Having a healthy cardiovascular system is of course important for long-term health and longevity. A new study finds that it is also associated with better memory and cognitive function.
The study found that people with poor cardiovascular health were more apt to develop learning and memory problems than people with good, or even moderate, heart and circulatory system health.
The findings were gathered from close to 18,000 black or white individuals, age 45 and older, who were participating in a long-term study called Reasons for Geographic and Racial Differences in Stroke (“REGARDS”); the study examines the cardiovascular health of participants. More than half live in the “Stroke Belt” — an area in the southeastern United States recognized by public health authorities as having a much higher incidence of stroke and other cardiovascular diseases than other regions (it consists of 11 southeastern states, excluding Florida).
Researchers examined participants whose cognitive function was considered normal, and who had never had a stroke. Their cognitive function was evaluated again an average of four years later; people who had had strokes in the interim were eliminated from the second evaluation. Three tests were administered, to measure verbal learning, memory and speed at which cognitive decisions were made.
The tests found that at the second measuring, 4.6% of subjects with poor cardiovascular health had developed cognitive impairment; this compared to 2.7% of those with moderate cardiovascular health, and 2.6% of those with good cardiovascular health.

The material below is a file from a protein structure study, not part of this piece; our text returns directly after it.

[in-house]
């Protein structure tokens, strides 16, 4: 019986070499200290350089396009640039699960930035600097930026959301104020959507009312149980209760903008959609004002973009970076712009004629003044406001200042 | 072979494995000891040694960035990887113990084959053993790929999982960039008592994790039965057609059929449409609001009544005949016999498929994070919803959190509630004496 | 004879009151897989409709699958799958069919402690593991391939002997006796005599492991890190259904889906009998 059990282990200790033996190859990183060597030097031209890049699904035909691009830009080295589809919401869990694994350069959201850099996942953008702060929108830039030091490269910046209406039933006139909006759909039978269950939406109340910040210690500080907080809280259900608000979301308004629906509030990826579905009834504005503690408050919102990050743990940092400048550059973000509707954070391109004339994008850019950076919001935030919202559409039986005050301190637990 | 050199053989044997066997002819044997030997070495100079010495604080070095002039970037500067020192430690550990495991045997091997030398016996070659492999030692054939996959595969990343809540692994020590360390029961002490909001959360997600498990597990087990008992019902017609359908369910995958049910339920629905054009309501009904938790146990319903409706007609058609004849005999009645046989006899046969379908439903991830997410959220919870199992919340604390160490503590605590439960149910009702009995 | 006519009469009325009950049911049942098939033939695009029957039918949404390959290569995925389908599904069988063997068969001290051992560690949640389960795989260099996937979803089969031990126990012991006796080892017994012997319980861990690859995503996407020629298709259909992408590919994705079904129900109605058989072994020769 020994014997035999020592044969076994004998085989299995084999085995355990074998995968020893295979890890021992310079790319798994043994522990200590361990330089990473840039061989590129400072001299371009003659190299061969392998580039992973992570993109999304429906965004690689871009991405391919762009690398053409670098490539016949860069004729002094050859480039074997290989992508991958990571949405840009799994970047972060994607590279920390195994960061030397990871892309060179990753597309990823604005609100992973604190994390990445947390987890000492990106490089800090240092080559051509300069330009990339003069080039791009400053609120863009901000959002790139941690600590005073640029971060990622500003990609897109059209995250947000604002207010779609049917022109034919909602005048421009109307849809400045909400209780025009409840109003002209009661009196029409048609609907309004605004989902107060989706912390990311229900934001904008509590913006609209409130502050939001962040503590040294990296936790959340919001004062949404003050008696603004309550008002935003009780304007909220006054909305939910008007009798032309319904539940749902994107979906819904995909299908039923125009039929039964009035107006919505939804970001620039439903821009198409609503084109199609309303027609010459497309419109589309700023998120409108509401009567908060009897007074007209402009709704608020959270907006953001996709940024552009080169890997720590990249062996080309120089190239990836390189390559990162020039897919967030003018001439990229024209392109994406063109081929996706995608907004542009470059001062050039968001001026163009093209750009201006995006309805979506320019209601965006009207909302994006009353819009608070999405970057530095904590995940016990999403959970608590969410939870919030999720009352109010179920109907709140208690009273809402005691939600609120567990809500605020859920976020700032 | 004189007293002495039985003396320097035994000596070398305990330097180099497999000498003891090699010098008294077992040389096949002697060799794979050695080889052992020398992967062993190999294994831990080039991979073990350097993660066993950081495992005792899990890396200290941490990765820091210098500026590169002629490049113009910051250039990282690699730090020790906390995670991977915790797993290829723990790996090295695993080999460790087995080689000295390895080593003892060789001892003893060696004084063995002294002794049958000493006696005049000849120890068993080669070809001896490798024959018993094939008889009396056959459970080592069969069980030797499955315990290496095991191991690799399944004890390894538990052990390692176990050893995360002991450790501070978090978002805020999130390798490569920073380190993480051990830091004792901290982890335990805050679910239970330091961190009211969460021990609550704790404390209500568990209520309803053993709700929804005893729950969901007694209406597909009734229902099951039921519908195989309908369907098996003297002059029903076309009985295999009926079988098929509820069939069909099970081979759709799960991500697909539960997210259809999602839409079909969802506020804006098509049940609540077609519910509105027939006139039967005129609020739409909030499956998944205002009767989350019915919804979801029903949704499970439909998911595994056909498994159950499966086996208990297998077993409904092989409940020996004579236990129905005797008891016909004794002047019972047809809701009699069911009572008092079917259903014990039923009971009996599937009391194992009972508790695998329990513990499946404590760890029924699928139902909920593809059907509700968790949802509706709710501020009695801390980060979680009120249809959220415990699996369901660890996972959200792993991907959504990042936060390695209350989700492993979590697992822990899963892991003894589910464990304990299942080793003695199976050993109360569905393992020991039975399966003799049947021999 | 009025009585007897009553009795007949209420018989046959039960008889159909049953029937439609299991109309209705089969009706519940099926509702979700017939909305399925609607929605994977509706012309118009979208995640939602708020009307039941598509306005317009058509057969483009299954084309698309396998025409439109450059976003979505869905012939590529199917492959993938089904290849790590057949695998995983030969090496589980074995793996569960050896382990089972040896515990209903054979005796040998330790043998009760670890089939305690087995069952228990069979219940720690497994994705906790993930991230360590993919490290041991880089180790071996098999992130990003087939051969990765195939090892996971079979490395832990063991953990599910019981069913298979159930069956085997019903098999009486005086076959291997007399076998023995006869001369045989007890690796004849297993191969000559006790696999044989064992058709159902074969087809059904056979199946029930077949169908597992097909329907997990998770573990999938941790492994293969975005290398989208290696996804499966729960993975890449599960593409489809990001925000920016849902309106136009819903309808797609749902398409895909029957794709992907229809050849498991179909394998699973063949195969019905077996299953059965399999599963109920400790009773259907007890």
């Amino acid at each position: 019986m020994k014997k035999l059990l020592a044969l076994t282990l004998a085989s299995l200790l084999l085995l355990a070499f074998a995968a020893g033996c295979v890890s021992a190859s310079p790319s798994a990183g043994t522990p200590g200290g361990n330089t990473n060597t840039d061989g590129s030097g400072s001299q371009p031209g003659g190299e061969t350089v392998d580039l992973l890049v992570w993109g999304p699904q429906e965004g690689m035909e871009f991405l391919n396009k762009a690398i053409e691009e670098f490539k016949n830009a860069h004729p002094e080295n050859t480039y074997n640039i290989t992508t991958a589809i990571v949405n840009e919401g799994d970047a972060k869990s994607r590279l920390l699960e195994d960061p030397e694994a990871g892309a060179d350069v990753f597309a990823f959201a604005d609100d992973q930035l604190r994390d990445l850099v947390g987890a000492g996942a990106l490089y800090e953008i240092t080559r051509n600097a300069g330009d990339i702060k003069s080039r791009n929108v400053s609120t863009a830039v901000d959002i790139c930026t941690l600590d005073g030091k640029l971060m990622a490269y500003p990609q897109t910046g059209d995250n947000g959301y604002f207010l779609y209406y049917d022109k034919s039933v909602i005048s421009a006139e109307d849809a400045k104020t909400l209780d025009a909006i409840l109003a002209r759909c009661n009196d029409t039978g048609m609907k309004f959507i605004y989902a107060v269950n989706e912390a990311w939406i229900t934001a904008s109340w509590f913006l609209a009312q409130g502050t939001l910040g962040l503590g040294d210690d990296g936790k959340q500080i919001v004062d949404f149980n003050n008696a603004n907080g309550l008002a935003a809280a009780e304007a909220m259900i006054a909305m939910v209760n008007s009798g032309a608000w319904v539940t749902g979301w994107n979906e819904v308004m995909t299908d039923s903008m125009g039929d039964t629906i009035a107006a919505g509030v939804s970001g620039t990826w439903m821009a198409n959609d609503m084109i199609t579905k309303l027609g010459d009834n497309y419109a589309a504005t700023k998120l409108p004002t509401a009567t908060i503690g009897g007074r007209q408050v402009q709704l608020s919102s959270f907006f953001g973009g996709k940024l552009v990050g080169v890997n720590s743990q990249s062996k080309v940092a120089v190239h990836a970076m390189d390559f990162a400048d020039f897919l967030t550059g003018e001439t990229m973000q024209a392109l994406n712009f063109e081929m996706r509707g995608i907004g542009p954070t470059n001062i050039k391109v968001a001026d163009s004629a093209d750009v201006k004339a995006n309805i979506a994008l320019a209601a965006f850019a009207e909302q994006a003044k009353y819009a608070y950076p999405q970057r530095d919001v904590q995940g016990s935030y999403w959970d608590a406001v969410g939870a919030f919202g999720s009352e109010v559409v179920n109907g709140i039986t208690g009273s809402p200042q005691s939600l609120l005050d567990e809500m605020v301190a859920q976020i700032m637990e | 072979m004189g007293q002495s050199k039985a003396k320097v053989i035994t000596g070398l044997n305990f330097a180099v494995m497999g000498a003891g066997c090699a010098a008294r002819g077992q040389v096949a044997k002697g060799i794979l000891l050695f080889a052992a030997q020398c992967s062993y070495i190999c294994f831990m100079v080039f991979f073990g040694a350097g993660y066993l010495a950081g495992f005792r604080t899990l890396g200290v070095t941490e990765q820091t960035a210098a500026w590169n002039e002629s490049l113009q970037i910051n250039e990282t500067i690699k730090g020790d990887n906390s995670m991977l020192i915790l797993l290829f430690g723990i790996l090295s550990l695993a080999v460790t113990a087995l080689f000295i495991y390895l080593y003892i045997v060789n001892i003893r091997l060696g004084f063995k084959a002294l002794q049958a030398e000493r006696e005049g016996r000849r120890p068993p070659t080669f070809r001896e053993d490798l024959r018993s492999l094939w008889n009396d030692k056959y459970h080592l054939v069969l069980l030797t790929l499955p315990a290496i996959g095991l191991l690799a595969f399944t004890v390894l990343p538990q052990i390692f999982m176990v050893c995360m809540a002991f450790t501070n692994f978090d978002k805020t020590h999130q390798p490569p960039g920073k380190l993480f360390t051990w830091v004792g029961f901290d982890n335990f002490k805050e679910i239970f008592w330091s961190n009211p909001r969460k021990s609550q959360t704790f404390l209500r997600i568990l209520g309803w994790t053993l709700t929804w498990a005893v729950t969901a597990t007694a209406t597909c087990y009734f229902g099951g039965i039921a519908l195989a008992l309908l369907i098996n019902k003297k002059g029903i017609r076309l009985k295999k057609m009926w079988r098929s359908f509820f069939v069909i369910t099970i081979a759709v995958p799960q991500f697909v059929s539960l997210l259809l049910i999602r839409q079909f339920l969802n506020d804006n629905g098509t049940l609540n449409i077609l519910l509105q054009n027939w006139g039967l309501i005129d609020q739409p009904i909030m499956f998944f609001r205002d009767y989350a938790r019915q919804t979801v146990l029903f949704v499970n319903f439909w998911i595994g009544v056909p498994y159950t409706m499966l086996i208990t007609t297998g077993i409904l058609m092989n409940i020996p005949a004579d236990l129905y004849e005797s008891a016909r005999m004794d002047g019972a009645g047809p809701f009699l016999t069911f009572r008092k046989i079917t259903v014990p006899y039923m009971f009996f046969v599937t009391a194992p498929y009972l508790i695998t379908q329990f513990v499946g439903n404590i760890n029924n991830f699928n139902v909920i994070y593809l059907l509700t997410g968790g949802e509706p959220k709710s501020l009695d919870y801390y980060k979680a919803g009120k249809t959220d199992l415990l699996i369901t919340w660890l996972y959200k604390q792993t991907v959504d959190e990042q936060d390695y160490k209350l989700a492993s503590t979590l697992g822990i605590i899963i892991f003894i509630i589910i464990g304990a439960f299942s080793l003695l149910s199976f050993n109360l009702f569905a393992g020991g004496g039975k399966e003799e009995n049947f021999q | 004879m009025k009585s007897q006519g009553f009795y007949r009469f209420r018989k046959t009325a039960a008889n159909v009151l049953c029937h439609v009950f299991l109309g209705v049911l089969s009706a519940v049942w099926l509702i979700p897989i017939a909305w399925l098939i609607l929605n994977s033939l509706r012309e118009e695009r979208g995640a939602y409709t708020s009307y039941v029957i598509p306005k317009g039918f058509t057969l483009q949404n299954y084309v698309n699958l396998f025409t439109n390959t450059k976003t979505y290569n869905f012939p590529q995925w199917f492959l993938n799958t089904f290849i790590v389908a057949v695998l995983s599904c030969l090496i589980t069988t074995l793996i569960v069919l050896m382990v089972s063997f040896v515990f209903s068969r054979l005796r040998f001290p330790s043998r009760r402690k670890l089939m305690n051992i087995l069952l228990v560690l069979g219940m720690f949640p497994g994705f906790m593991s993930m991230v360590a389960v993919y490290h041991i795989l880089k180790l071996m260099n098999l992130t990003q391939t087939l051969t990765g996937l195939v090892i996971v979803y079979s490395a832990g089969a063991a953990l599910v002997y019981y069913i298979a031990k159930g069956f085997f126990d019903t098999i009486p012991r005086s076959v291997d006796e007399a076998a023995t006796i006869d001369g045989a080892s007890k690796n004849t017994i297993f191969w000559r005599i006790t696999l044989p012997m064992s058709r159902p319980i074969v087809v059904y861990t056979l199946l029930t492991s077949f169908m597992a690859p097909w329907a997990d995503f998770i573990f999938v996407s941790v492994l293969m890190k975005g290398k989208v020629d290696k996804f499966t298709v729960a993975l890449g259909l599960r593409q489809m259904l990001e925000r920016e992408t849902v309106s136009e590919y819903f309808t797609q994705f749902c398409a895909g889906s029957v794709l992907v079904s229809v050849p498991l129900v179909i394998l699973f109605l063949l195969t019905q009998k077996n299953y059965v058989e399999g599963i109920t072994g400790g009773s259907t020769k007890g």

Study author Evan Thacker, assistant professor and chronic disease epidemiologist at Brigham Young University, stated that the findings seem to indicate that even when optimal cardiovascular health is not achieved, intermediate levels of cardiovascular health are much better than low levels. Dr. Thacker added that intermediate cardiovascular health may be a more realistic goal for many Americans.
Differences in cognitive performance from the first evaluation to the second were associated with cardiovascular health, regardless of race, gender, educational level or geographic location where participants lived. The strongest relationships for developing cognitive impairment were seen with smoking, high body mass index (BMI), and high fasting glucose.
The study did not explain the specific reasons for the link between poor cardiovascular health and diminished cognition; but Dr. Thacker stated that subclinical strokes might play a role. Subclinical strokes are lesser strokes that have no symptoms, and as such, can go undetected by the victims (but they still damage the brain).
To determine cardiovascular health, researchers used the American Heart Association’s “Life’s Simple 7” — a list of seven simple measures that people can influence through diet and lifestyle, to move from poor or intermediate, to ideal cardiovascular health. The list measures four modifiable behavioral factors: smoking, diet, physical activity and body mass index; and three modifiable physiological factors: blood pressure, total cholesterol and fasting glucose.
Results of the study were reported online recently in the Journal of the American Heart Association.
A previous analysis of another study, the CARDIA study (Coronary Artery Risk Development in Young Adults), which included young adults 18 to 30, had found that better cardiovascular health in young adulthood was associated with better cognitive function 25 years later.
By Jamell Andrews